The Heat Is Online

Minnesota Flash Floods Kill 20 People

Midwest struggles after deadly floods

 

Residents return to swamped homes; Texas scrambles ahead of Dean

 

The Associated Press, Aug 21, 2007

 

RUSHFORD, Minn. - All over southeastern Minnesota, surreal sights greeted the weary residents who returned to water-logged homes hoping to retrieve pets or medicine.

 

Orange Xs marked buildings that had been searched for survivors. Canoes lay in the streets. At a campground in Houston County, picnic tables hung from trees.

 

Storms in the Midwest and the Plains over the weekend flooded streams and roads, caused a sewage treatment systems to overflow in Iowa and left one town temporarily cut off in Missouri. At least 20 people died in three states, six of them in Minnesota.

 

The remnants of Tropical Storm Erin swamped buildings in Oklahoma, leaving six dead there. In Texas, eight deaths were blamed on the storm, and authorities were scrambling to recover before Hurricane Deans heavy rain slaps the state.

 

More storms on Monday brought wind gusts of up to 82 mph and golf-ball sized hail to Nebraska. Trees and power lines were down and substantial street flooding was reported in Fremont and Omaha. Thousands of people were without power.

 

In Minnesota, a dive team and a National Guard helicopter searched for Jered Lorenz, 37, whose overturned car was found lodged in the rocks along a creek near Lewiston.

 

Residents retrieve pets, clothing, medicine

 

Fifteen miles to the south of there, the National Guard controlled access to the city of Rushton, escorting residents in Monday just long enough for them to grab pets, clothing, medicine and other emergency supplies.

 

Mud several inches deep covered the streets in parts of Rushford, and some sidewalks had collapsed. Just 24 hours earlier, there had been water in the streets.

 

Some people had to cut holes in their roofs to get out, the water was so deep, said Jack ODonnell, chief deputy with the Fillmore County Sheriffs Office.

 

City administrator Windy Block said residents may be allowed back for good Tuesday if electrical power is restored and the storm sewer works.

 

She estimated that at least a third of the towns 1,800 residents suffered flood damage from the flooding of Rush Creek, which divides the town.

 

'I lost everything'

 

Hundreds of people fled their homes in southwestern Wisconsin as the deluge turned the countryside in Vernon, Crawford and Richland counties into bogs, drowned crops and strained dams nearly to the breaking point. Damage estimates hit nearly $30 million and were expected to keep climbing.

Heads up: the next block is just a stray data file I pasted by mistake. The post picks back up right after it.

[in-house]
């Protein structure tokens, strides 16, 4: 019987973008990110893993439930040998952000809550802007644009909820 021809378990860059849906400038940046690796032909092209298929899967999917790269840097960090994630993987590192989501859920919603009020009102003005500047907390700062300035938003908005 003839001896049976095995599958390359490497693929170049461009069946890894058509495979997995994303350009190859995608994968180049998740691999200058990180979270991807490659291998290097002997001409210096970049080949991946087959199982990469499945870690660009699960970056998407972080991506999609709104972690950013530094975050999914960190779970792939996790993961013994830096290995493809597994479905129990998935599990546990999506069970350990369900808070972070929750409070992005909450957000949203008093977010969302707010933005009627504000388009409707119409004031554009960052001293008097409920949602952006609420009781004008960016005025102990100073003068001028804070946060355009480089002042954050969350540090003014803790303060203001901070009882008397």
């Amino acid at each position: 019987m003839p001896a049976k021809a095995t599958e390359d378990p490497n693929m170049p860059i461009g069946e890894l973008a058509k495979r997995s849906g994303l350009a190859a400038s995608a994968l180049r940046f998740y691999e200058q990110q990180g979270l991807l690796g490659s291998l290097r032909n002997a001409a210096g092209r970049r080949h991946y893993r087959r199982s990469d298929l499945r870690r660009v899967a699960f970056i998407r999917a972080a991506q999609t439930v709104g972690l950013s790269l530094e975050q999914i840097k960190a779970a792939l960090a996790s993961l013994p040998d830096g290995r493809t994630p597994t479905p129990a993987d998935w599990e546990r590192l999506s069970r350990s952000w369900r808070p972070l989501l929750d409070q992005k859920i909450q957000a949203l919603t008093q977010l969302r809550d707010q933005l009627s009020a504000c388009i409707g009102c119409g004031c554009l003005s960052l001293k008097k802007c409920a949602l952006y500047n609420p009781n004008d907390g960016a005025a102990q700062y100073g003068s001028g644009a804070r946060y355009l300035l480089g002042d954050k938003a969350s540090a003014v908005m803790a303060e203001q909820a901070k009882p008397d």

Mason Evans Jr., in Gays Mills, Wis., said the storm left 8 feet of water in his house. It broke me, Evans said. I lost everything.

In northeast Ohio, heavy rain caused Wolf Creek to overflow its banks, flooding streets and buildings. The ground floor of a housing complex for senior citizens was flooded, and about 70 residents were evacuated.

 

In all, about 200 people in the Akron suburb were evacuated due to high water, and most went to stay with friends or relatives, Barberton police Chief Mike Kallai said. No injuries were reported.

 

© 2007 The Associated Press. All rights reserved

 

Four die in Minnesota floodwaters

 

Deluge traps victims in cars in southeastern part of state, authorities say

 

The Associated Press, Aug 19, 2007

WINONA, Minn. - Severe storms deluged parts of the Midwest during the night with as much as a foot of rain, causing flooding that washed away bridges and roads and killed at least four people, authorities said Sunday.

 

Part of Winona and smaller towns in the area were evacuated, officials reported.

 

Rushing floods in southeastern Minnesota killed two people in their vehicle near Stockton and two others in a vehicle near Witoka, said Bob Reinert, the Winona County administrator and spokesman for the countys emergency operations center. Authorities initially said a fifth person had died but Reinert said that fatality could not be confirmed.

 

They apparently just drove off the edge of the pavement, and with the floodwaters just were unable to get out of the vehicle, he said.

Across the Mississippi River in southwestern Wisconsin, up to 12 inches of rain triggered a mudslide that pushed a house onto state Highway 35 in Vernon County, said Wisconsin Emergency

Management spokeswoman Lori Getter. No injuries were reported.

 

Theyve been pulling people out of stalled cars, and evacuating them out of their homes, Getter said, adding that the Wisconsin National Guard had been put on standby.

 

Nursing home evacuated

The Pine Valley West Nursing Home in the Richland Center area of Wisconsin was evacuated, its 18 patients taken to another nursing home, she said. Six patients were moved out of another nursing home in the region.

 

Numerous roads and bridges were washed out and closed in both states Sunday.

 

Several towns were evacuated officials said.

 

In our situation weve evacuated the city of Stockton, which is probably the hardest hit, Reinert said in Minnesota. Other small cities were also evacuated as well as low-lying portions of Winona, he said.

 

Residents of downtown Gays Mills, Wis., were taken to a fire station, and a state of emergency was in effect there.

 

Five cars of a 65-car train derailed outside Goose Island, Wis., and the surrounding area was evacuated, Getter said.

 

The rain was produced by a band of strong storms that stretched across parts of Iowa, Minnesota, Wisconsin, northern Illinois and southern Michigan into Ohio. Parts of northern Iowa had minor flooding, with no reports of injuries or deaths, officials said Sunday morning.

 

© 2007 The Associated Press. All rights reserved